9. Power-Sharing in Post-war Lebanon

211

and things like that. They link each other with chains to remind people of the chains of the disappeared. We had a demonstration outside the parliament where we brought pictures and banners. We clashed with the security there and we had a meeting and then we stormed the Presidential Palace with the families and the civilians that came with us, and we stormed the palace and I got to parliament. So we got there and we entered the parliament. It was number one news on the night news.42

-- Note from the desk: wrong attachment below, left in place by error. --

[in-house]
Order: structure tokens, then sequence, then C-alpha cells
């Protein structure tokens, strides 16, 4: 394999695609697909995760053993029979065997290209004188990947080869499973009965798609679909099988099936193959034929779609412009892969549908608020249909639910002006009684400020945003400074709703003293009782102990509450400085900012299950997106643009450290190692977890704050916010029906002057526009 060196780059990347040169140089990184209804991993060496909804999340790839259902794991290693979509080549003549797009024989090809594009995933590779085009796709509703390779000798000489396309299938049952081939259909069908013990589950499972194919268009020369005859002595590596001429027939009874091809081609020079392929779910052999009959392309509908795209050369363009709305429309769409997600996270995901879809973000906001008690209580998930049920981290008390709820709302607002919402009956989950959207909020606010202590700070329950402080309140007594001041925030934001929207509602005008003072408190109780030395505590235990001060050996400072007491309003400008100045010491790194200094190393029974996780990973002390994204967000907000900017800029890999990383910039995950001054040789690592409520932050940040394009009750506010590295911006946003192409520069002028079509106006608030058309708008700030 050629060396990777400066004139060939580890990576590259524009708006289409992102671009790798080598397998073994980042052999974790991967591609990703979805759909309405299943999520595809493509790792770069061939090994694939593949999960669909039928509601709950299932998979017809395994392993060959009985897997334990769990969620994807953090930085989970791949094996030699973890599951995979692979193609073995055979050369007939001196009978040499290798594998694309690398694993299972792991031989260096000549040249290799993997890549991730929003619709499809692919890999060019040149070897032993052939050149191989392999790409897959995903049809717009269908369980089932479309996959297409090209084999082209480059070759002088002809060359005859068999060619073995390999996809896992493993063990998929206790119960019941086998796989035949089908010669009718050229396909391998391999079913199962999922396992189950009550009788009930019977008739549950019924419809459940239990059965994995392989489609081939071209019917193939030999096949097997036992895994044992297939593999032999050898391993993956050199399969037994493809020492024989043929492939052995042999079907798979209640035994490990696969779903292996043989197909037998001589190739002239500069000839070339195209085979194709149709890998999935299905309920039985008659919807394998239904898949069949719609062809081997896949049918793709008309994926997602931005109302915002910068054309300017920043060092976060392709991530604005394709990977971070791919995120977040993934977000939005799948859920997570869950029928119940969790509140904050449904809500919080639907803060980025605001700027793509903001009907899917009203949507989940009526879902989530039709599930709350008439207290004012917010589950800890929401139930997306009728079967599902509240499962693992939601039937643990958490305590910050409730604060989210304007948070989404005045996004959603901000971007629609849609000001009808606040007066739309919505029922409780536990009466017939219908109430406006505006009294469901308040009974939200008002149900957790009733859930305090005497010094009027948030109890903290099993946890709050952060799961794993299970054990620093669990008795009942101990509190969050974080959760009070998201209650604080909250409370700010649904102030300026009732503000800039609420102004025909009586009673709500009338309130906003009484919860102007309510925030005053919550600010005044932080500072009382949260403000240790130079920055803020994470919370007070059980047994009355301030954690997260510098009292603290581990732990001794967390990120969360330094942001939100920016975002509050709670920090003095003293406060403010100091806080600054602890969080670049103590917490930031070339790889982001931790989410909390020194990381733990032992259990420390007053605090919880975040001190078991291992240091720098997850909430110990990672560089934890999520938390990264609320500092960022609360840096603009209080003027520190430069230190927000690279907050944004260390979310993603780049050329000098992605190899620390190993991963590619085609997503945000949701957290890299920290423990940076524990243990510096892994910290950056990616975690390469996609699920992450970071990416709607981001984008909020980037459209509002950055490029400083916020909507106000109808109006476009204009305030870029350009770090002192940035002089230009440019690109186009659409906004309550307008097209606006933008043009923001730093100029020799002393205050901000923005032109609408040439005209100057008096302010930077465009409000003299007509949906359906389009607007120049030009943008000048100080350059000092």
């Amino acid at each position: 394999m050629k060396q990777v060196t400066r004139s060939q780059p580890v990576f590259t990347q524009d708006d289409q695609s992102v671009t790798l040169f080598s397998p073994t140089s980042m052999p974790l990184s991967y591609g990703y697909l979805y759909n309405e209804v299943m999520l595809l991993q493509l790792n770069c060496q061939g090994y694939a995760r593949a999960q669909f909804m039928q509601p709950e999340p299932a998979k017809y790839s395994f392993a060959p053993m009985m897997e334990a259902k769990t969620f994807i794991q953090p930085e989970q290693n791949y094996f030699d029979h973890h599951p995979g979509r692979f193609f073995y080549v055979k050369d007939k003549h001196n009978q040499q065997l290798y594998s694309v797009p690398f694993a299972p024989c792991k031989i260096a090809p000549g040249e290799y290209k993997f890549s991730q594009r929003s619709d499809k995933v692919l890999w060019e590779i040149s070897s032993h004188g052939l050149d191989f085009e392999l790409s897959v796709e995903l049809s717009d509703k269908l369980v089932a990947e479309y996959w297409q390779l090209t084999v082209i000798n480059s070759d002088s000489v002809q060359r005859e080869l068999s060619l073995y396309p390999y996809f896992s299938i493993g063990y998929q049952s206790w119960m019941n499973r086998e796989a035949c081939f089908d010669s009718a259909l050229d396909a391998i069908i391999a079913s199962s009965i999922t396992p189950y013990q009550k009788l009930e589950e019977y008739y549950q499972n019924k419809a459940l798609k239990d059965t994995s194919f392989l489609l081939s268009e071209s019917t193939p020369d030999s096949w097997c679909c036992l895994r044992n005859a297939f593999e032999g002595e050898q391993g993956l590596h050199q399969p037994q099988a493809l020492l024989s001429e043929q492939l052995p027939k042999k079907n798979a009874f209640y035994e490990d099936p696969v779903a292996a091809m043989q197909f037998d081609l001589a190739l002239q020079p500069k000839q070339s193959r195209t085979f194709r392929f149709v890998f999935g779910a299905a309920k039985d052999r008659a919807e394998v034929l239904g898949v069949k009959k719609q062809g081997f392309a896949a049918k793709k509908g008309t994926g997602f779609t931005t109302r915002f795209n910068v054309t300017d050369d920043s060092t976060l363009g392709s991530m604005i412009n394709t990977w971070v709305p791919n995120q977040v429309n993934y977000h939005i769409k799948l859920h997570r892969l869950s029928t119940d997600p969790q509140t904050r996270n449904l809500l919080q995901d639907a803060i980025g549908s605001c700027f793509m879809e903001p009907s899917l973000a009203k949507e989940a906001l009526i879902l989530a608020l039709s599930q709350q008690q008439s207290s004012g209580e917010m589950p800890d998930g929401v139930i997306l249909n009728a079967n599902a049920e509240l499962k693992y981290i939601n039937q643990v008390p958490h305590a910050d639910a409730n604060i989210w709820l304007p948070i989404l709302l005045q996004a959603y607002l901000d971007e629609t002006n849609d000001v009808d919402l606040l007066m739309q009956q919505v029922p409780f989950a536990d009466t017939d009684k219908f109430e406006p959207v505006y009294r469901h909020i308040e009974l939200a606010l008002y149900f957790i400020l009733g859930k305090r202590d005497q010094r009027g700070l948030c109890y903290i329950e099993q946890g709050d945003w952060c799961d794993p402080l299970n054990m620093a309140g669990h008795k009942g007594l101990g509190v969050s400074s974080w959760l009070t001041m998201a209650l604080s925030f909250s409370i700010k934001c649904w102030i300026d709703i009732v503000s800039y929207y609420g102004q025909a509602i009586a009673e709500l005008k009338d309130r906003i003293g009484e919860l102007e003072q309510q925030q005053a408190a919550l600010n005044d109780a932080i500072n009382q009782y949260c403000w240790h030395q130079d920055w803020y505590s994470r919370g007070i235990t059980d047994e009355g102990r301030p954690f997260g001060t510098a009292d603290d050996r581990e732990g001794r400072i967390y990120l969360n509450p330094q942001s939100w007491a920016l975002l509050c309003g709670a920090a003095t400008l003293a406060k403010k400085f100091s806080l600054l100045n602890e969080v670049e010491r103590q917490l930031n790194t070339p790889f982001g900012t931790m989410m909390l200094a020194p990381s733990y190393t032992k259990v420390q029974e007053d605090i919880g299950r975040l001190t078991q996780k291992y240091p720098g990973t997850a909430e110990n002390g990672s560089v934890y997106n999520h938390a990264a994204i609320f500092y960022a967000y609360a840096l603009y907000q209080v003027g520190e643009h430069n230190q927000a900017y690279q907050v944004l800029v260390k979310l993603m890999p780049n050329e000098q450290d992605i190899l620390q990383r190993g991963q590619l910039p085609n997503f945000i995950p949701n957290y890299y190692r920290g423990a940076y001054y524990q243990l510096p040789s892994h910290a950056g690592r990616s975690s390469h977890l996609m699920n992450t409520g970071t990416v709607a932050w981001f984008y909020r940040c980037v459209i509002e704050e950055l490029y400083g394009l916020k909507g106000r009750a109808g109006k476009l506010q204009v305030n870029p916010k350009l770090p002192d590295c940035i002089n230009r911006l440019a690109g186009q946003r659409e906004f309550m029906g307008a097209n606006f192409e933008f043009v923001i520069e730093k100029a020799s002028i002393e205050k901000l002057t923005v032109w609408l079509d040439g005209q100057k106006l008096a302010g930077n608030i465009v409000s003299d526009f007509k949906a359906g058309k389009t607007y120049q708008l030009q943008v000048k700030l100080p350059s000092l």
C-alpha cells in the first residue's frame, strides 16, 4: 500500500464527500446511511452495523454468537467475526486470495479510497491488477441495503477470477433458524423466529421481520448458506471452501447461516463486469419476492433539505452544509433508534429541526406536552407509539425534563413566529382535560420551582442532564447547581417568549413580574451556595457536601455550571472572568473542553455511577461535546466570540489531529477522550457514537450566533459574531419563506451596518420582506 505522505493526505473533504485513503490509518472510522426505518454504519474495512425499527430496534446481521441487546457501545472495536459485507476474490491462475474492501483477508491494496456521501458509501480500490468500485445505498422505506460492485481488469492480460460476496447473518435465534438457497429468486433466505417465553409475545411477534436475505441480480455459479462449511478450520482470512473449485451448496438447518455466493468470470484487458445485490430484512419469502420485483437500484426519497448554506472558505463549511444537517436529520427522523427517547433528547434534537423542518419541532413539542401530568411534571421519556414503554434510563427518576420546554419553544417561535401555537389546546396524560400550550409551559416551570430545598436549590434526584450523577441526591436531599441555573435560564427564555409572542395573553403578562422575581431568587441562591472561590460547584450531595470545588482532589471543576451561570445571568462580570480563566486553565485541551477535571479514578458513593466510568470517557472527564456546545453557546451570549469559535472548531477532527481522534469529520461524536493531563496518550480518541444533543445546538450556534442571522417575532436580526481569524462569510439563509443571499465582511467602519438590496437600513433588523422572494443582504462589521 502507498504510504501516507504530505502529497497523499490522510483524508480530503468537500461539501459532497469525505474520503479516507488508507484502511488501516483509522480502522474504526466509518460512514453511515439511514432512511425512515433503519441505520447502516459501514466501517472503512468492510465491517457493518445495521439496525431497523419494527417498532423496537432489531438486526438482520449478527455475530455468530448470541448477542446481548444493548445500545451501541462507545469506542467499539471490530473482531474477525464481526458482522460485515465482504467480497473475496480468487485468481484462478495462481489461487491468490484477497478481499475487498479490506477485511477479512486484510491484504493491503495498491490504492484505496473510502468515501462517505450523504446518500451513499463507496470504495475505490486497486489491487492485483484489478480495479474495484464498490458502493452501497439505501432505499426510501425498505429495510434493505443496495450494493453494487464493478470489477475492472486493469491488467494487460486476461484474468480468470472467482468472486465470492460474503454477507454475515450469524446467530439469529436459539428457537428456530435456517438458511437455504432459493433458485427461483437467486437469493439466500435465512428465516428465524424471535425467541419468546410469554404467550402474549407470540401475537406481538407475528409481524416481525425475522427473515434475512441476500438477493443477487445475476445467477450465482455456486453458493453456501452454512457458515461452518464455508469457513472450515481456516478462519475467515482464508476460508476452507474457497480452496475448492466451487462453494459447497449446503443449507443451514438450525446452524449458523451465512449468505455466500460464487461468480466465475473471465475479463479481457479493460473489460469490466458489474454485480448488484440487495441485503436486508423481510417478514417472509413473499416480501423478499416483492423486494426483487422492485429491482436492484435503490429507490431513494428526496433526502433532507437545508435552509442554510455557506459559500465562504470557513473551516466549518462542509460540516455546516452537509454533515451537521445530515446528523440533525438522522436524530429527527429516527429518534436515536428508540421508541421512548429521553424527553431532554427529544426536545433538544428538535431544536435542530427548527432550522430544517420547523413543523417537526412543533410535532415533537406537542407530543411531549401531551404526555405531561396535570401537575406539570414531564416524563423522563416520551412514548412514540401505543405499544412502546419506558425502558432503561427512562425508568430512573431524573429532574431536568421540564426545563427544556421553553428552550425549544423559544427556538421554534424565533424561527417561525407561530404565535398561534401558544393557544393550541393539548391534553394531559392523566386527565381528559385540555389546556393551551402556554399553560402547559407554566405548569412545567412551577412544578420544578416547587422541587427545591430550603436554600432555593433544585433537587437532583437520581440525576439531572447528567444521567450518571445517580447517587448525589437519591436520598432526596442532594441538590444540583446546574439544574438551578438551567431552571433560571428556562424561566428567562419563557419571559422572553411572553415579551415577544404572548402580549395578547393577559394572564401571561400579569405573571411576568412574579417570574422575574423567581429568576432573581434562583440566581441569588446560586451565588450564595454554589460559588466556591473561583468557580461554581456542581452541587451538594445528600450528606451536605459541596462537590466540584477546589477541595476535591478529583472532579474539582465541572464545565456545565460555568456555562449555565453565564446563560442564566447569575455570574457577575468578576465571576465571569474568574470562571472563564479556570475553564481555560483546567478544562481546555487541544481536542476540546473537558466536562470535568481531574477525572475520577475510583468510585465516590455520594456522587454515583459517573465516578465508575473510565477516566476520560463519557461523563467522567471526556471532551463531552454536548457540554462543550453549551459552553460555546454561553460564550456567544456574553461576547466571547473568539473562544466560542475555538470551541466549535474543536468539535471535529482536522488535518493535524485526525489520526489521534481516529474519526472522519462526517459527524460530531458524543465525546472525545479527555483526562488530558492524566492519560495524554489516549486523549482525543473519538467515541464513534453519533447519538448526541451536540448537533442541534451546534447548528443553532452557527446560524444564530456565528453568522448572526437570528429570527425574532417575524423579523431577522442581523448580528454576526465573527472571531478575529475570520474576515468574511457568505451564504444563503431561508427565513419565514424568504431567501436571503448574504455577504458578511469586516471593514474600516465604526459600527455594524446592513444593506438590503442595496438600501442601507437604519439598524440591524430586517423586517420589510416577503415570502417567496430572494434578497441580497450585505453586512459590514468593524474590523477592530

Yet, to return to Agamben, the protest tactics used by victims’ groups represents a form of constitutive power, an attempt to overthrow or contest the power of the sovereign. Such resistance only reaffirms the power of the security state to apply the state of exception. Agamben indicates the ineffectuality of constitutive forms of resistance, noting that ‘a power that has only been knocked down with a constituent violence will resurge in another form . . . between the violence that puts the juridical in place and the violence that preserves it’.43 Rather than forging important policy changes, protest activities generated coercive responses from the state. In April 2004, the security forces attacked 500 protesters for victims with water cannon after they gathered in the city centre to submit a petition to the UN, and then in 2006 security forces arrested and interrogated members of the movement. The capacity and willingness of victims’ movements to advance protest politics have declined in line with the families’ and activists’ scepticism that the state is willing to address the issue of the disappeared. While the politics of visibility and unmasking ultimately generates constitutive power, can Lebanon’s victims’ movements deploy ‘destituent power’, the ability to deactivate the effects of power so that it is inoperable in terms of enforcing ‘bare life’? One way in which movements evoke destituent power is through resisting any attempt by the state to classify the disappeared as officially dead. For Agamben, those defined as homo sacer and assigned bare life are the ‘living dead’, in the threshold between life and death. In Lebanon, many of the leading activists for victims refuse to accept that their relatives are dead, a position that obstructs the state’s efforts to elide their complicity in sectarian murder. On 25 May 1995, Law 434 was introduced by the Lebanese state, which provided ‘principles for declaring the missing dead’.44 Under the auspices of Law 434, any person missing for at least four years was legally classified as deceased, and the families were permitted to undertake legal procedures to record their deaths and even claim limited financial compensation. By categorizing ‘the disappeared’ as legally dead, the political elites hoped to completely close down any form of stateled investigation into finding the truth about those responsible for the crimes let alone attempting to retrieve the bodies. The families of the victims refused to acquiesce with Law 434. The refusal of victims’ groups to accept the disappeared are officially dead is not only a process of deactivating and making governance inoperable; it is a form of destituent resistance that liberates those potentials that have remained inactive in biopolitical order to allow a different use of them. Agamben argues that destituent resistance must be ‘the rediscovery of a form-of-life’ that political